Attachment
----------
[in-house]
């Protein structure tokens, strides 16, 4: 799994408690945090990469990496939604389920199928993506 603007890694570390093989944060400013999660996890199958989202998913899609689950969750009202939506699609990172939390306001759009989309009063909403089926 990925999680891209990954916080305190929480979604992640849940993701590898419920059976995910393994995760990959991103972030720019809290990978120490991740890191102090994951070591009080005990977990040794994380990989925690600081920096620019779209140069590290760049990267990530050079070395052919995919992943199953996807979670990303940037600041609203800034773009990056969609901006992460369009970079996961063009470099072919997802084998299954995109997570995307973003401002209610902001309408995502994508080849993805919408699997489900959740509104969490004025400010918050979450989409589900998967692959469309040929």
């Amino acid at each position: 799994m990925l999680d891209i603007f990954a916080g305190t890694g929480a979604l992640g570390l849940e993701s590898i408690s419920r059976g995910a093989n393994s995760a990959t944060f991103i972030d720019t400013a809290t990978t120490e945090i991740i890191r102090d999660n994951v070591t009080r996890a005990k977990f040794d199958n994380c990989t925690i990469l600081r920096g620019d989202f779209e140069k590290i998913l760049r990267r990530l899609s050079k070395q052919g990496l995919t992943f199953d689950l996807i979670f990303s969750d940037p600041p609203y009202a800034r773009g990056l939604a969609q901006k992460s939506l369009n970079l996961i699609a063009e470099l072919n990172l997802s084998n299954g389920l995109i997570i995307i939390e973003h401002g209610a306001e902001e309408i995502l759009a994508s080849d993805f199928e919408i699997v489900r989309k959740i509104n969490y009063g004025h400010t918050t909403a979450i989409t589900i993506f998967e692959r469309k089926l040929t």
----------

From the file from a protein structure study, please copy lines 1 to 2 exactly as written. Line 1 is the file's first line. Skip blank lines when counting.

[in-house]
């Protein structure tokens, strides 16, 4: 799994408690945090990469990496939604389920199928993506 603007890694570390093989944060400013999660996890199958989202998913899609689950969750009202939506699609990172939390306001759009989309009063909403089926 990925999680891209990954916080305190929480979604992640849940993701590898419920059976995910393994995760990959991103972030720019809290990978120490991740890191102090994951070591009080005990977990040794994380990989925690600081920096620019779209140069590290760049990267990530050079070395052919995919992943199953996807979670990303940037600041609203800034773009990056969609901006992460369009970079996961063009470099072919997802084998299954995109997570995307973003401002209610902001309408995502994508080849993805919408699997489900959740509104969490004025400010918050979450989409589900998967692959469309040929």